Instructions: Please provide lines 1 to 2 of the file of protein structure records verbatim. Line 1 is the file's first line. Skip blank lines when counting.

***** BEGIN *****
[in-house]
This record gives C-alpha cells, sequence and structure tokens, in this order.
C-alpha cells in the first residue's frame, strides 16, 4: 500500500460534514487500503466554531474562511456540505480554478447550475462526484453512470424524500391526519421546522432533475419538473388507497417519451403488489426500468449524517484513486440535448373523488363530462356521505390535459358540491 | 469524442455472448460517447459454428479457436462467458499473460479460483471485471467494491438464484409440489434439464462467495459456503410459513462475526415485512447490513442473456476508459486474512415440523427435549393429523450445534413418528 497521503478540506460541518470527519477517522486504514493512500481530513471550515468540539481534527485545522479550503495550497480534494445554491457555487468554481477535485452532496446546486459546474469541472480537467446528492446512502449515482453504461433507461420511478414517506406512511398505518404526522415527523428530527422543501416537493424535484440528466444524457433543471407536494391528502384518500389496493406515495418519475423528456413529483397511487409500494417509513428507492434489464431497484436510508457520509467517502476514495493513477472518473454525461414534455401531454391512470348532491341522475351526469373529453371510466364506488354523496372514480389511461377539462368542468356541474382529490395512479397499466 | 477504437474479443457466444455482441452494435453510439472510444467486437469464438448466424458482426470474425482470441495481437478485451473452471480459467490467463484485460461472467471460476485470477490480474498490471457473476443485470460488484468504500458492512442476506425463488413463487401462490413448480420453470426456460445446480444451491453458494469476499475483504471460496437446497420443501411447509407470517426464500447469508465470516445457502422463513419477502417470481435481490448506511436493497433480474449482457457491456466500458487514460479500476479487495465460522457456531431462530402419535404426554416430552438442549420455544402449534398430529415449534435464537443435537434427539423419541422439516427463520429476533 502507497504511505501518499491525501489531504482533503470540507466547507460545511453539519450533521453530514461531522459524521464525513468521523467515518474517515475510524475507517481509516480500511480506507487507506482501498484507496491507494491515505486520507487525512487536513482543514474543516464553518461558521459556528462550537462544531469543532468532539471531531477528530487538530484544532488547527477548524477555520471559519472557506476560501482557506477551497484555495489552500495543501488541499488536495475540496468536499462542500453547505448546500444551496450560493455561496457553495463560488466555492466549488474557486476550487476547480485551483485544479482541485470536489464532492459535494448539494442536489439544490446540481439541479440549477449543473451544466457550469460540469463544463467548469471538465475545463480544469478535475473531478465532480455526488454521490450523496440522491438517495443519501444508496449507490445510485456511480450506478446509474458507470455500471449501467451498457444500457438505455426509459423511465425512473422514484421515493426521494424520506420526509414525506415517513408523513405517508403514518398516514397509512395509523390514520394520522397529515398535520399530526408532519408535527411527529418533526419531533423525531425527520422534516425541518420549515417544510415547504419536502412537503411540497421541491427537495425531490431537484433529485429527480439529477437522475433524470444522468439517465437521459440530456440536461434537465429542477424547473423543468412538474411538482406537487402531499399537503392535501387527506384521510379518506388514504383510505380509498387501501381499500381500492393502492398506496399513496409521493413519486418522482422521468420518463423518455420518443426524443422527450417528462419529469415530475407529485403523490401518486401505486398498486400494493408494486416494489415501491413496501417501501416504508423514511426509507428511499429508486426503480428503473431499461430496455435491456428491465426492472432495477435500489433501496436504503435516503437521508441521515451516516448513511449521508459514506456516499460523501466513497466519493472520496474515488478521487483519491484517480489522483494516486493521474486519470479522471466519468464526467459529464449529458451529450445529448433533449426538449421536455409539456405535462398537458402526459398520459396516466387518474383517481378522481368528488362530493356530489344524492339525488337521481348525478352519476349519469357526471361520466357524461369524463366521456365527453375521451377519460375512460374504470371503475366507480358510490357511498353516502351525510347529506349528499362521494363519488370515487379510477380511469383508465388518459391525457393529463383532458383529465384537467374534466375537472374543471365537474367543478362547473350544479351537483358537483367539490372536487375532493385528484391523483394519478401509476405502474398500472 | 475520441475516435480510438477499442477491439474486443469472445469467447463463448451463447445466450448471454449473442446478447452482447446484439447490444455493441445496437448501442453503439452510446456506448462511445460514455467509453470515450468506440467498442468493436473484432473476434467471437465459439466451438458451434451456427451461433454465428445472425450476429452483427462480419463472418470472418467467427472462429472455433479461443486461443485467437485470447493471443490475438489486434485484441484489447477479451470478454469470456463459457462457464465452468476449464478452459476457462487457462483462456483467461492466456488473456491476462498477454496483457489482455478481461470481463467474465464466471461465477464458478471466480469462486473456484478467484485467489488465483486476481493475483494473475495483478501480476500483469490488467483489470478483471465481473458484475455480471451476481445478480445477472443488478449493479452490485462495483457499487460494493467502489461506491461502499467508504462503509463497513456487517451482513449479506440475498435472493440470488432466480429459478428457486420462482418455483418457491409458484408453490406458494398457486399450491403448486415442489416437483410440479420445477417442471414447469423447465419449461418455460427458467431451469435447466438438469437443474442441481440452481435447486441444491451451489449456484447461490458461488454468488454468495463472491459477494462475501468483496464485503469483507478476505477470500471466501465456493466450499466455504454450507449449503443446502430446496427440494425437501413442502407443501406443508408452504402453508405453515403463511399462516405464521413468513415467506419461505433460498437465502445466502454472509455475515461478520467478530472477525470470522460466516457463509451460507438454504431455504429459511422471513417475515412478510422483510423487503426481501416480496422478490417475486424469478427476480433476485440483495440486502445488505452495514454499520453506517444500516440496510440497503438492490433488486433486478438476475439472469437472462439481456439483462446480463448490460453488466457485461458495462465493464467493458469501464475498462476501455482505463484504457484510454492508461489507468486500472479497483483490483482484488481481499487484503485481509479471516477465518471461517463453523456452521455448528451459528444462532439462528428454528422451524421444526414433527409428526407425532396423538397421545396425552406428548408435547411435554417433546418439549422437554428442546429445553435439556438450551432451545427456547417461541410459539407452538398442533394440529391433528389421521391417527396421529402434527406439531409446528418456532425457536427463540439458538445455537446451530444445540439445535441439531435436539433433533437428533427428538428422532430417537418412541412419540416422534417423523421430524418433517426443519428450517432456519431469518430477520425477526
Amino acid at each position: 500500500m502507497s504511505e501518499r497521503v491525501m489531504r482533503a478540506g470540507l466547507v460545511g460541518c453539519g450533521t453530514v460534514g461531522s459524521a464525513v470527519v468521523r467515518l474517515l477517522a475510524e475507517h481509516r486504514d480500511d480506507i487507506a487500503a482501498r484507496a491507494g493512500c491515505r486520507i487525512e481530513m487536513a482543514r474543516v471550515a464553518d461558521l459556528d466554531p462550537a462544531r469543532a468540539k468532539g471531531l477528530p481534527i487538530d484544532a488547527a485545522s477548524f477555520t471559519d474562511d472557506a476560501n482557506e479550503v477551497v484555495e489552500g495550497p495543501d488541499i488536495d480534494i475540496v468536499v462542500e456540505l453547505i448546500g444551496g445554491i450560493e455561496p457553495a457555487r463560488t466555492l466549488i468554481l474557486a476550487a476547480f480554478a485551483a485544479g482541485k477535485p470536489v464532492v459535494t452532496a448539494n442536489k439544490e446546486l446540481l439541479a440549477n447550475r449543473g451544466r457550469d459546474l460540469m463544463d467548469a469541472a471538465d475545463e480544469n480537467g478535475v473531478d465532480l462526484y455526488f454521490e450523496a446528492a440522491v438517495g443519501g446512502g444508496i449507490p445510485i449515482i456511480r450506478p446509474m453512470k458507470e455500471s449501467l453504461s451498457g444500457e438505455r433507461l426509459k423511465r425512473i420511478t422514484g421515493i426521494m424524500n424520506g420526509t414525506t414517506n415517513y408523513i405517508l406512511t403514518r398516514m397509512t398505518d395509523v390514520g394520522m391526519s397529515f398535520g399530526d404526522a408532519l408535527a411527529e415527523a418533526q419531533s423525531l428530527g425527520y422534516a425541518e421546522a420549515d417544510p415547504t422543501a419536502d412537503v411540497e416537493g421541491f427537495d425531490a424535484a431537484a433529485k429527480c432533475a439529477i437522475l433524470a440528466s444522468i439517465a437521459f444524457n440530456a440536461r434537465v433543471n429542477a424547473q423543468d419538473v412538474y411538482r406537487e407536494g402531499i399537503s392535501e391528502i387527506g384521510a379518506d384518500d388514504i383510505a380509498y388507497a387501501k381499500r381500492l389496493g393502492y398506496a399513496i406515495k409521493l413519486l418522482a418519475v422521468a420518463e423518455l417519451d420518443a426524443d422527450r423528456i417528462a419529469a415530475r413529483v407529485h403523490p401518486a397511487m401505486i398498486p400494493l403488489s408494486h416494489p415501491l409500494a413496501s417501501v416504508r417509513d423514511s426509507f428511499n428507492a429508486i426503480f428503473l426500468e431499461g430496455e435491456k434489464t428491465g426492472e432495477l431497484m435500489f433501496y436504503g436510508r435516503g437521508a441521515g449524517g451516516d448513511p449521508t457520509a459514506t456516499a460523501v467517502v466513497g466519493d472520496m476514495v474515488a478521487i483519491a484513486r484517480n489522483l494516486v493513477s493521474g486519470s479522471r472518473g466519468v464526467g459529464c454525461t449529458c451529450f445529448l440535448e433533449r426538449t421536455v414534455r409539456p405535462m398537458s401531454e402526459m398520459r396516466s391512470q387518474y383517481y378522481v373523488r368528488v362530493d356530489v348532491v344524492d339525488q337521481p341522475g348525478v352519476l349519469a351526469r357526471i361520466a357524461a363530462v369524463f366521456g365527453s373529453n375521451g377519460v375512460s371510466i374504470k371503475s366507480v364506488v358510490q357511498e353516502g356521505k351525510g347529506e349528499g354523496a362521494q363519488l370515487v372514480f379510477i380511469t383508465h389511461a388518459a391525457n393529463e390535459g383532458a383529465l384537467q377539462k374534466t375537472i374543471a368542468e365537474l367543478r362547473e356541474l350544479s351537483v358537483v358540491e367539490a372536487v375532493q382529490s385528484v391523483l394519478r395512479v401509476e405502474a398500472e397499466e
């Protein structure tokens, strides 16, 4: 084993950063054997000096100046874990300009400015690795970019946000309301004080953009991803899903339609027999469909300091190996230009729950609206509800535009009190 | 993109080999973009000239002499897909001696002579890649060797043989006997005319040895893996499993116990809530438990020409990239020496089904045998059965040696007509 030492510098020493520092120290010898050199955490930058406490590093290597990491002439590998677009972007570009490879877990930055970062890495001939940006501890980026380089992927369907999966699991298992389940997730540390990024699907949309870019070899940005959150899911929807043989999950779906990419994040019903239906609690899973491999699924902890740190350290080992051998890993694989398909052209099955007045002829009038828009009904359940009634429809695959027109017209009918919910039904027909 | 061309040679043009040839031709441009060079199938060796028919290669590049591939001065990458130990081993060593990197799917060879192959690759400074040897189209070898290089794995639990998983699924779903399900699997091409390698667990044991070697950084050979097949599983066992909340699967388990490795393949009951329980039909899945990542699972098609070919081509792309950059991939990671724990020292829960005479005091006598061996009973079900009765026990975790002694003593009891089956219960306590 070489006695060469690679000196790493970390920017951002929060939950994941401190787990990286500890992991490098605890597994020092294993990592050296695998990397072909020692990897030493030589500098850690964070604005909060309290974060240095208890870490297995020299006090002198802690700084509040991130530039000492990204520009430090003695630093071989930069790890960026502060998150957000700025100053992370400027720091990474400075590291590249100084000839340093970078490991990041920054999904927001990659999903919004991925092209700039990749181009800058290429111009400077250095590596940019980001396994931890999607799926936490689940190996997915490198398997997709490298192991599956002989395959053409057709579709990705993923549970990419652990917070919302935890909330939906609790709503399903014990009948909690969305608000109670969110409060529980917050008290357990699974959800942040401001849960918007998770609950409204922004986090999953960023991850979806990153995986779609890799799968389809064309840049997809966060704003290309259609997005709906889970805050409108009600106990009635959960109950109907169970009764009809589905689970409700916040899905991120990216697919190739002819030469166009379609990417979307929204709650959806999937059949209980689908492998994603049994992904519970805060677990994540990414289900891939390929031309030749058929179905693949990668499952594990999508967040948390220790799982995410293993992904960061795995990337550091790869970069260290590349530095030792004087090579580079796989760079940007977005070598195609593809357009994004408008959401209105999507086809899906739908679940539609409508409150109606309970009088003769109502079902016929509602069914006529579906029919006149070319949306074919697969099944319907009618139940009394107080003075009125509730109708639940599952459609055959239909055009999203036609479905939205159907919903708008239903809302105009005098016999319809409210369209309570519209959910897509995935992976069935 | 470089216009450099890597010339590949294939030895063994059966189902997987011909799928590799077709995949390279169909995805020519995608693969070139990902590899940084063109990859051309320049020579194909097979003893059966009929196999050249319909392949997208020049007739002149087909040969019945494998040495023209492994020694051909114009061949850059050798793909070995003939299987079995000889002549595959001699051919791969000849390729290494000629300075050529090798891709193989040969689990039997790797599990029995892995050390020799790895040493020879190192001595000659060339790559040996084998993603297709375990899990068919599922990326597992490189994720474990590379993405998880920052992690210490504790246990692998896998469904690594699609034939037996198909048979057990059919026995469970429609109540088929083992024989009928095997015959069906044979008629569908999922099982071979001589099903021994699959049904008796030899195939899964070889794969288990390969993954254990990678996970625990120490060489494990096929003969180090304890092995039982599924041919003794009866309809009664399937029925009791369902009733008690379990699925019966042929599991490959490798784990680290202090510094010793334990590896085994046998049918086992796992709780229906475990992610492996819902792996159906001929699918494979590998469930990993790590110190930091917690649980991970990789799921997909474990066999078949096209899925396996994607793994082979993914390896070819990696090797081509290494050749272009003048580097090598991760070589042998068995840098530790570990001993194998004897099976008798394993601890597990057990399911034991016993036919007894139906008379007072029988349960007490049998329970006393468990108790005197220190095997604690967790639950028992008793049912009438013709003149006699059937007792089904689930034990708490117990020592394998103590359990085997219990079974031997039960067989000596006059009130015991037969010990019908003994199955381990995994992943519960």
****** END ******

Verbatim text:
[in-house]
This record gives C-alpha cells, sequence and structure tokens, in this order.